PW has been gone 40 years now, and I still think about him frequently.

I will always miss you PW. Thank you for everything.

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Memorial Day – William E. Krilling

Bill Krilling 3200 - Cropped

This is one of two remembrances I am posting today.
Neale M. Shank and William E. Krilling.

See also the post about my first coach, Alfred Perrott-White.

Memorial Day often includes family picnics, parades, and other celebrations of life. These celebrations, and indeed this life we enjoy, exist because of the sacrifices of our military. And it is our fallen military people for whom Memorial Day was created. They gave the ultimate sacrifice for us. As we celebrate, it is important that we celebrate their lives and remember their sacrifice. How many of us today would do the same? How many would not? Yet, we all enjoy the result of their sacrifice.

In generations past, it was customary to regularly visit cemeteries and remember loved ones. I remember for years my grandmother had a granite bench on the family plot where she would sit as she visited. Whole families would visit and have a picnic on their family plots. It was a wonderful custom and kept alive the memories and stories of loved ones who had gone from this earth. Sadly, people today often think that a morbid practice.

And now, a remembrance of a veteran, fine gentleman, and a truly great man.

William E. Krilling
Born: February 24, 1927 – Died: February 22, 2014

William E. Krilling was a great shooter, a remarkable coach, and quite the character – in a good way! In some ways, he reminded me of my first coach (about whom I must blog some day): tough as nails and yet a very gentle spirit.

Though he did not give his life for his country, he would have and almost did in Korea. (More on that in a moment.) So, in theory, we should remember him on Veterans Day instead of Memorial Day. He just recently died, so I decided to write about him today instead of waiting until November. I could not come to his memorial because I was running a state qualifier match that day. I like to think he would have wanted it that way. Bob Aylward said Bill would know I was there in spirit.

We knew him as “Bill” and my time with him was far too short. At the time I first met Bill, he was retired from the Army and as a civilian employee was the coach of the International Rifle section of the US Army Marksmanship Unit (USAMU). He was a great a shooter, coach, and was an official at numerous Olympic Games.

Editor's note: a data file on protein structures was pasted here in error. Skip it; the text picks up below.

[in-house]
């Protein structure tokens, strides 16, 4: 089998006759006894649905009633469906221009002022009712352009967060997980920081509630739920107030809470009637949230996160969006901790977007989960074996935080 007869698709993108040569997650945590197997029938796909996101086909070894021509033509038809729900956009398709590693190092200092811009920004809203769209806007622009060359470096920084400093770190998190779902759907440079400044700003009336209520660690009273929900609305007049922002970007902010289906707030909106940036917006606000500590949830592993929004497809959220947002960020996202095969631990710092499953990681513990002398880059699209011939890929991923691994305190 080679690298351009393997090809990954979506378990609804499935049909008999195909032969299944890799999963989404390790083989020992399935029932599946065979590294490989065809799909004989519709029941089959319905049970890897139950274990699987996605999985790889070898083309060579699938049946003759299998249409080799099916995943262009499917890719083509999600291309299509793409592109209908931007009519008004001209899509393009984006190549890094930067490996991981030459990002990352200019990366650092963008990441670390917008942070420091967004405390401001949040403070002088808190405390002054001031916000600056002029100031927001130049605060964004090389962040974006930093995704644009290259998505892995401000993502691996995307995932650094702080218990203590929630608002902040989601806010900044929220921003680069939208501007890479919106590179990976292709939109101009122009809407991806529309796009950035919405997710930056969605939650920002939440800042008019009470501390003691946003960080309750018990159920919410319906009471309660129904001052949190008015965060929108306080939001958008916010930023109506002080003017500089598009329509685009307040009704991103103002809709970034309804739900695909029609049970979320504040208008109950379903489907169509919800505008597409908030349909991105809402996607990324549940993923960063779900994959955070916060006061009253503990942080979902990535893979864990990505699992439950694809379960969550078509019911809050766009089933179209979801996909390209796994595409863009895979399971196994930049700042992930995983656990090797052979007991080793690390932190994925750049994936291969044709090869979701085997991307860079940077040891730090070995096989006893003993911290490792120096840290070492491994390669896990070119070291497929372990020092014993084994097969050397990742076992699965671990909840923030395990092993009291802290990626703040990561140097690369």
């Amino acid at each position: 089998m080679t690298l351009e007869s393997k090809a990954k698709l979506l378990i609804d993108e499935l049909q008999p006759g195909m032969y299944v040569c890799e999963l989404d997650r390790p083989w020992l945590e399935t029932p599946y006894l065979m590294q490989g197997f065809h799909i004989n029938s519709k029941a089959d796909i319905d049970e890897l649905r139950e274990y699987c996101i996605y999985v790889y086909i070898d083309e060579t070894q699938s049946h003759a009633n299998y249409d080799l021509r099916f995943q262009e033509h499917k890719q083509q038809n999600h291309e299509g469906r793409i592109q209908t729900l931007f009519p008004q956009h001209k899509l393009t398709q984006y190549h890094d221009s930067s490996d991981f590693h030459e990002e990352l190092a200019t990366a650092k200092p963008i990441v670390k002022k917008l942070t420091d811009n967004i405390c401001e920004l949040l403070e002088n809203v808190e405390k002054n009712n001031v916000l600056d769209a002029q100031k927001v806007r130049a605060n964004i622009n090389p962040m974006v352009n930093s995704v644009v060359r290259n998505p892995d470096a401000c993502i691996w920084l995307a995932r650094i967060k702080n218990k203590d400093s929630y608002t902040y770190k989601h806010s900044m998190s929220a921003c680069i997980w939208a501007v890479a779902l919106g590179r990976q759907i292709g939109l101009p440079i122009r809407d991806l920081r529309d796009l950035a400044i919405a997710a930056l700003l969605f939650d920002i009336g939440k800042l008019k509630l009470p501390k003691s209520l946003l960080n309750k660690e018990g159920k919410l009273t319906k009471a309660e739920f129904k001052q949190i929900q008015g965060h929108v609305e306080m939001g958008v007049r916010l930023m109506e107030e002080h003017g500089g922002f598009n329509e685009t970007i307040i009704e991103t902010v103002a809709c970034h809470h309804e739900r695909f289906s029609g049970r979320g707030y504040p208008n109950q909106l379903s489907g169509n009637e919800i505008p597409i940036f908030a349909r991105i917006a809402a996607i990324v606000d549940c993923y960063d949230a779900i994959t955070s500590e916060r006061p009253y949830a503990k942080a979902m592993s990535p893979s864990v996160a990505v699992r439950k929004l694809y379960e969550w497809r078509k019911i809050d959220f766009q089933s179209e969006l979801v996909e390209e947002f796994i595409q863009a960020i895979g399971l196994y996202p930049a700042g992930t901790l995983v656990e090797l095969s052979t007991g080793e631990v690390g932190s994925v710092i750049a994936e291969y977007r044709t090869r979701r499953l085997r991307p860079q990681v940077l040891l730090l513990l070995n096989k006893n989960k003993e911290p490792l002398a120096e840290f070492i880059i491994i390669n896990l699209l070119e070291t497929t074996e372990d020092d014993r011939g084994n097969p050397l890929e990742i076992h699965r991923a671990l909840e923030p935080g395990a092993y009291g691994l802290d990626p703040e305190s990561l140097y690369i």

Even though I was nobody, he saw my desire and my hard work and always encouraged me. Even though I was just a club level smallbore prone shooter, he worked with me a couple times when we could match our schedules. I saw him frequently at the 1996 Atlanta Olympic Shooting Complex and at his home ranges at Fort Benning. (I was on the volunteer staff helping run the Olympic facility, working for Gary Anderson, managing all the electronic target scoring operations, and officiating many competitions. I did the same at Fort Benning from time to time.) He and Gary helped me learn my way around a range as an official.

One day, in the fall of 1997 I believe, I showed up in his office and told him that I had received my ISSF Judge Licence. He congratulated me and said “You know what you are doing and will make a great official.” This boosted my confidence, coming from a multi-time Olympic judge. (I had only started coaching in 1995 and really gotten involved in international style shooting earlier that year.)

Later that day, Dr. Dan Durben (my primary coaching mentor) told me that he needed a jury and only had two members. Would I be the third? I agreed, of course. An incident had taken place as part of a final round during a USA Shooting selection match that was taking place then, and a protest had been filed. It turned out that the other two members of the jury were Frank Briggs and Bill! The three of us and Dan spoke and, because both of them were affiliated with the USAMU, and because the athlete filing the protest also was with the unit, I was elected chair of the jury. It sounds like a TV show setup: “There I was on my first jury and as a rookie I was the chair with the other members being big time old hands.” We went into Bill’s office and with no fanfare or comment he motioned to me that, as jury chair, I should take his seat behind the desk and he and Frank would sit in the guest chairs on the other side of the desk. I had assumed that, being his office, he would sit in his own chair and that as junior man I would be the last one to sit there for that meeting. Bill always understood the details.